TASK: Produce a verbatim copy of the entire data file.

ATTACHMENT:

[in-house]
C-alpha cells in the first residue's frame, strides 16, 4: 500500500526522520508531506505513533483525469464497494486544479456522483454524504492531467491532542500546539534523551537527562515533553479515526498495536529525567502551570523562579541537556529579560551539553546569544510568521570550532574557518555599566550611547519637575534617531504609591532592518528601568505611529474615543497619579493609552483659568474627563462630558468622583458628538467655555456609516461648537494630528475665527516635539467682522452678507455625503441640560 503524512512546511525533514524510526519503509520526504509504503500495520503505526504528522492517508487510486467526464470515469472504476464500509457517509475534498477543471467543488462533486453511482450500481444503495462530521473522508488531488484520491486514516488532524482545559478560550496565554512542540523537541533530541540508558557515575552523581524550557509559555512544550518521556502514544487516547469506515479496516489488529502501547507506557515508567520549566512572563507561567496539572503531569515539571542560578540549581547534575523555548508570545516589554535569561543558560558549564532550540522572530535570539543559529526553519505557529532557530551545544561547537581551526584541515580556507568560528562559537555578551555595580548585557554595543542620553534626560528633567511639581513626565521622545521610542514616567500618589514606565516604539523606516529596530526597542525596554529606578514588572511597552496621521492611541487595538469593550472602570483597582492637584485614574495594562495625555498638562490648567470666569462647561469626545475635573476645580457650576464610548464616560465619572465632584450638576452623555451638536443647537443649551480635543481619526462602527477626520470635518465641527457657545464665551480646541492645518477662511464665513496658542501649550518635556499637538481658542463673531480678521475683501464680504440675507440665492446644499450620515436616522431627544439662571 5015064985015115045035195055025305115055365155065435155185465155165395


[in-house]
C-alpha cells in the first residue's frame, strides 16, 4: 500500500526522520508531506505513533483525469464497494486544479456522483454524504492531467491532542500546539534523551537527562515533553479515526498495536529525567502551570523562579541537556529579560551539553546569544510568521570550532574557518555599566550611547519637575534617531504609591532592518528601568505611529474615543497619579493609552483659568474627563462630558468622583458628538467655555456609516461648537494630528475665527516635539467682522452678507455625503441640560 503524512512546511525533514524510526519503509520526504509504503500495520503505526504528522492517508487510486467526464470515469472504476464500509457517509475534498477543471467543488462533486453511482450500481444503495462530521473522508488531488484520491486514516488532524482545559478560550496565554512542540523537541533530541540508558557515575552523581524550557509559555512544550518521556502514544487516547469506515479496516489488529502501547507506557515508567520549566512572563507561567496539572503531569515539571542560578540549581547534575523555548508570545516589554535569561543558560558549564532550540522572530535570539543559529526553519505557529532557530551545544561547537581551526584541515580556507568560528562559537555578551555595580548585557554595543542620553534626560528633567511639581513626565521622545521610542514616567500618589514606565516604539523606516529596530526597542525596554529606578514588572511597552496621521492611541487595538469593550472602570483597582492637584485614574495594562495625555498638562490648567470666569462647561469626545475635573476645580457650576464610548464616560465619572465632584450638576452623555451638536443647537443649551480635543481619526462602527477626520470635518465641527457657545464665551480646541492645518477662511464665513496658542501649550518635556499637538481658542463673531480678521475683501464680504440675507440665492446644499450620515436616522431627544439662571 5015064985015115045035195055025305115055365155065435155185465155165395